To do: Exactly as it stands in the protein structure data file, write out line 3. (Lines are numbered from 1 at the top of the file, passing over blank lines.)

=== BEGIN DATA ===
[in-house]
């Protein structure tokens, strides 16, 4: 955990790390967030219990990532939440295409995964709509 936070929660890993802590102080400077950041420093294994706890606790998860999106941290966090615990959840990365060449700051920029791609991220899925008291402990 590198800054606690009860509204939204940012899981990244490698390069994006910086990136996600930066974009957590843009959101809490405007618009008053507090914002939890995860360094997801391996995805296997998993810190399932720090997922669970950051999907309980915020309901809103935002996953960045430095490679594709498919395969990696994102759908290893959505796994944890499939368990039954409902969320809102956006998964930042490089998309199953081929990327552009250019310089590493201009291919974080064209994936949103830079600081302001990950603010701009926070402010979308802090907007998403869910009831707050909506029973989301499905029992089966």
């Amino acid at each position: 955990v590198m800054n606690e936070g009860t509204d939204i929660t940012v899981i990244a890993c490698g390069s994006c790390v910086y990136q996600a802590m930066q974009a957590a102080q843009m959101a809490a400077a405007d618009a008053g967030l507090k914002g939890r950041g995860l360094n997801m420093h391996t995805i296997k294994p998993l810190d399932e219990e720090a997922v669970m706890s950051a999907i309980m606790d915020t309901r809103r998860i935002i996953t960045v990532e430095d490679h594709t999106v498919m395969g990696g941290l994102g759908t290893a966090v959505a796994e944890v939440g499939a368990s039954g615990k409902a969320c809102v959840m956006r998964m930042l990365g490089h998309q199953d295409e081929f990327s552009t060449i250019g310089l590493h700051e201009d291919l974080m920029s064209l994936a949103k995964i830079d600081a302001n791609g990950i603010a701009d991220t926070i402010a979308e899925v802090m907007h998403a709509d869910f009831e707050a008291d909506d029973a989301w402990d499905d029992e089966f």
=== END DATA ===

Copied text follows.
């Amino acid at each position: 955990v590198m800054n606690e936070g009860t509204d939204i929660t940012v899981i990244a890993c490698g390069s994006c790390v910086y990136q996600a802590m930066q974009a957590a102080q843009m959101a809490a400077a405007d618009a008053g967030l507090k914002g939890r950041g995860l360094n997801m420093h391996t995805i296997k294994p998993l810190d399932e219990e720090a997922v669970m706890s950051a999907i309980m606790d915020t309901r809103r998860i935002i996953t960045v990532e430095d490679h594709t999106v498919m395969g990696g941290l994102g759908t290893a966090v959505a796994e944890v939440g499939a368990s039954g615990k409902a969320c809102v959840m956006r998964m930042l990365g490089h998309q199953d295409e081929f990327s552009t060449i250019g310089l590493h700051e201009d291919l974080m920029s064209l994936a949103k995964i830079d600081a302001n791609g990950i603010a701009d991220t926070i402010a979308e899925v802090m907007h998403a709509d869910f009831e707050a008291d909506d029973a989301w402990d499905d029992e089966f």